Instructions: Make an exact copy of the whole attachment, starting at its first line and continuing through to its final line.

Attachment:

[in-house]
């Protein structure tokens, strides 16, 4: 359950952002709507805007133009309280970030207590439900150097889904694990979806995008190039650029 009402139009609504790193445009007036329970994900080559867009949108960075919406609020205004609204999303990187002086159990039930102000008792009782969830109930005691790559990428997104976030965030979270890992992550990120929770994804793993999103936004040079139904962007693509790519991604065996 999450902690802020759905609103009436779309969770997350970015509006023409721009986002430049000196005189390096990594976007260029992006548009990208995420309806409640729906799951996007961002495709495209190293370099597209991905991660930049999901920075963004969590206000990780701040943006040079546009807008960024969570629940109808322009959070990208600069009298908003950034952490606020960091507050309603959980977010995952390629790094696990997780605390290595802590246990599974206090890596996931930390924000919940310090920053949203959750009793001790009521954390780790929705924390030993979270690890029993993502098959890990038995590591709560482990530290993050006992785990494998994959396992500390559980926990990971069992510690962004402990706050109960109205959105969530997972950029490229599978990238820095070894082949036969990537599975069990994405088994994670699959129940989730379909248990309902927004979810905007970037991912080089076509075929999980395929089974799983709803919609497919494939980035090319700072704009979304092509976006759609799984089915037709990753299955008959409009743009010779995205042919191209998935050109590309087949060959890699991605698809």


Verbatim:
[in-house]
């Protein structure tokens, strides 16, 4: 359950952002709507805007133009309280970030207590439900150097889904694990979806995008190039650029 009402139009609504790193445009007036329970994900080559867009949108960075919406609020205004609204999303990187002086159990039930102000008792009782969830109930005691790559990428997104976030965030979270890992992550990120929770994804793993999103936004040079139904962007693509790519991604065996 999450902690802020759905609103009436779309969770997350970015509006023409721009986002430049000196005189390096990594976007260029992006548009990208995420309806409640729906799951996007961002495709495209190293370099597209991905991660930049999901920075963004969590206000990780701040943006040079546009807008960024969570629940109808322009959070990208600069009298908003950034952490606020960091507050309603959980977010995952390629790094696990997780605390290595802590246990599974206090890596996931930390924000919940310090920053949203959750009793001790009521954390780790929705924390030993979270690890029993993502098959890990038995590591709560482990530290993050006992785990494998994959396992500390559980926990990971069992510690962004402990706050109960109205959105969530997972950029490229599978990238820095070894082949036969990537599975069990994405088994994670699959129940989730379909248990309902927004979810905007970037991912080089076509075929999980395929089974799983709803919609497919494939980035090319700072704009979304092509976006759609799984089915037709990753299955008959409009743009010779995205042919191209998935050109590309087949060959890699991605698809």